The market is failing public services. What’s the alternative?
Photo credit: Stefan Ray
July 2, 2014 // By: James Angel
“It is common knowledge among the lower ranks that the work we produce is only to enable Serco to be paid. Customer service is a secondary requirement…We soldier on in the knowledge that we make a difference… to the profits.” – Anonymous Serco employee, writing in The Guardian.
Successive governments have pursued a public services agenda based on market competition, consumer choice and outsourcing to private providers. The promise has been lower costs, increased quality and better responsiveness to ‘consumer preference’.
But there is little evidence that these benefits are materialising. Power has been concentrated in the hands of a few supremely wealthy private providers. Pay and conditions have declined. And a recent survey of 140 local authorities across the country showed that the majority are bringing services back in-house or considering doing so, mainly because of rising costs and declining quality.
The market is failing to deliver the innovation and quality its proponents claim. What, really, did we expect? Competition tends to lead to fragmentation and opposition between stakeholders, discouraging the partnerships and holistic thinking necessary for joined-up and preventative services.
What’s more, private companies are legally obliged to prioritise shareholder-return, a goal not easily aligned with broader public policy priorities such as meeting social need.
A new agenda for public services
Where does this leave us? Is the answer to turn back the clock to the old Spirit of 45: public services run from the top down, with power chiefly residing in the hands of Whitehall politicians, civil servants and expert advisors?
A new NEF working paper, out today, sets out an alternative to the market that looks beyond top-down control: shifting power away from private companies, towards citizens and frontline staff. These are the people who are most likely to care about securing high quality services, delivered on the basis of fairness and equality. What’s more, when you work in or use services, day in, day out, you get a real sense of what’s working and what needs to change.
Measures to shift power within public services include:
- Co-production: this means ensuring that the design and delivery of services takes place through an equal partnership between professionals and service users, with their different forms of knowledge integrated together, equally valued.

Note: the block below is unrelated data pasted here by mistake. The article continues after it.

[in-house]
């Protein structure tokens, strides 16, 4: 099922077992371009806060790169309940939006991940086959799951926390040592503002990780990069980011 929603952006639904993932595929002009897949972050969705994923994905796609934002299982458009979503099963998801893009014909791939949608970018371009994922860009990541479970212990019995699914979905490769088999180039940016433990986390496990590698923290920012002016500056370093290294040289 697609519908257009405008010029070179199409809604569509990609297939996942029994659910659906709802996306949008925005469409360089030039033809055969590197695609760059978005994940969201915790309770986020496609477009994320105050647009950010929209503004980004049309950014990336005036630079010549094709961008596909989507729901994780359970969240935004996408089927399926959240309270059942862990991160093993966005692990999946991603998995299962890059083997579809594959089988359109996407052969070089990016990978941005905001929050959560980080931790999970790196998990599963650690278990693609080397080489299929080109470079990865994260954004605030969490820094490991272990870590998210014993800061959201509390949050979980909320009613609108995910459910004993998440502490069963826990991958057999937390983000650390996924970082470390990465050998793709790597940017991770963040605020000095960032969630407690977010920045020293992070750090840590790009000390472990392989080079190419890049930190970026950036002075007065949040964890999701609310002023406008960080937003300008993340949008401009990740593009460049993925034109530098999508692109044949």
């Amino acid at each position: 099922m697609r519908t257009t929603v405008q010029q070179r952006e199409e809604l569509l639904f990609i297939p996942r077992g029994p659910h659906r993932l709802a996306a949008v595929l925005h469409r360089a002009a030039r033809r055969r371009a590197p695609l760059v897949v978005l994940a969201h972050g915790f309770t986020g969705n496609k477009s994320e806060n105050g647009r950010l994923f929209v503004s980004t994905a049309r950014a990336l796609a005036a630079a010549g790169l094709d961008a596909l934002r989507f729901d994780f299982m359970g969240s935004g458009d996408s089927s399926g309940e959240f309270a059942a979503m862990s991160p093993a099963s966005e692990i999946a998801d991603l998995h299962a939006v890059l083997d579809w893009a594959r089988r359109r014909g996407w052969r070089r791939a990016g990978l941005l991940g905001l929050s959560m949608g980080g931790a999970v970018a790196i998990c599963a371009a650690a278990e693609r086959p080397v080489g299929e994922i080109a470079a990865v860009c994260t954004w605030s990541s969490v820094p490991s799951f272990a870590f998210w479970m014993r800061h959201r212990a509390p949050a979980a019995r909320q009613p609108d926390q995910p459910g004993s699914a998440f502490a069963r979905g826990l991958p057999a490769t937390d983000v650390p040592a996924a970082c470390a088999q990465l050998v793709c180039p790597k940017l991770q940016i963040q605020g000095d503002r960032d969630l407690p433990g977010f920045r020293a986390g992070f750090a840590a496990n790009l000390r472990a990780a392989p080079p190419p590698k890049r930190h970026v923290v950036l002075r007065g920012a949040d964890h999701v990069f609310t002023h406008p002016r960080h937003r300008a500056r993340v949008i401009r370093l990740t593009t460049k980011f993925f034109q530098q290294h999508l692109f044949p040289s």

- Participatory democracy: A range of online and offline participatory tools could be used to give citizens more direct control over the services they use. Thousands of authorities across the world, including the UK, give citizens control over public spending decisions through participatory budgeting, while Iceland recently made a fine attempt to ‘crowdsource’ its new constitution.
- Reforming public agencies: Public agencies could learn from co-operative governance structures by including elected worker and citizen representatives on their governing bodies. This could be accompanied by further reforms to the internal functioning of public agencies, following the lead of local authorities like Newcastle by shifting towards less hierarchical working cultures that afford frontline staff more autonomy and trust.
Getting the conditions right
The Coalition’s programme of austerity cuts and accelerated marketisation has been accompanied by a narrative of increasing local control and citizen engagement in the move ‘from Big Government’ to the ‘Big Society’. Our agenda is different.
Firstly, despite its localism narrative the Coalition has, in many respects, increased the power of Whitehall over local government. NEF insists that power should be decentralised. Schools should come back under local authority control and councils should be given the power to build more housing and to raise taxes progressively to boost revenue.
Secondly, we must acknowledge that ownership matters. Legislation advocated by campaign group We Own It would facilitate a shift in ownership away from private hands towards the public sector and other socially oriented not-for-profit entities. While competitive tendering has pitted the public sector in competition with co-ops, mutuals and the community and voluntary sector, NEF advocates an alternative model of commissioning that allows for a collaborative partnership between different publicly oriented institutions, paving the way for a revitalised and democratised public realm.
Next, we must be clear about the need for re-distributive measures to ensure that everyone is able to participate in and benefit from more decentralised and participatory services. This means central and local government action to tackle inequalities within and between regions. Meanwhile, a slow and steady move towards a 30 hour working week, alongside measures to address low pay, would ensure that people have the capacity to partake in this kind of everyday democracy.
Finally, NEF’s research shows that public spending reductions are decimating local services and, despite recent claims of the Coalition, the cuts are undermining our chances of a lasting economic recovery. We need an end to austerity and a new macroeconomic strategy based on government investment, including in our public services.
Join the debate
We do not have to accept the wholesale transfer of services we all rely upon to unaccountable private hands. Nor is a system run by distant experts for our supposed benefit the only viable alternative.
Our new working paper aims to provoke thought and discussion about what a new public service agenda should look like. Join the debate on Twitter at #futurewelfare, or in the comments box below.
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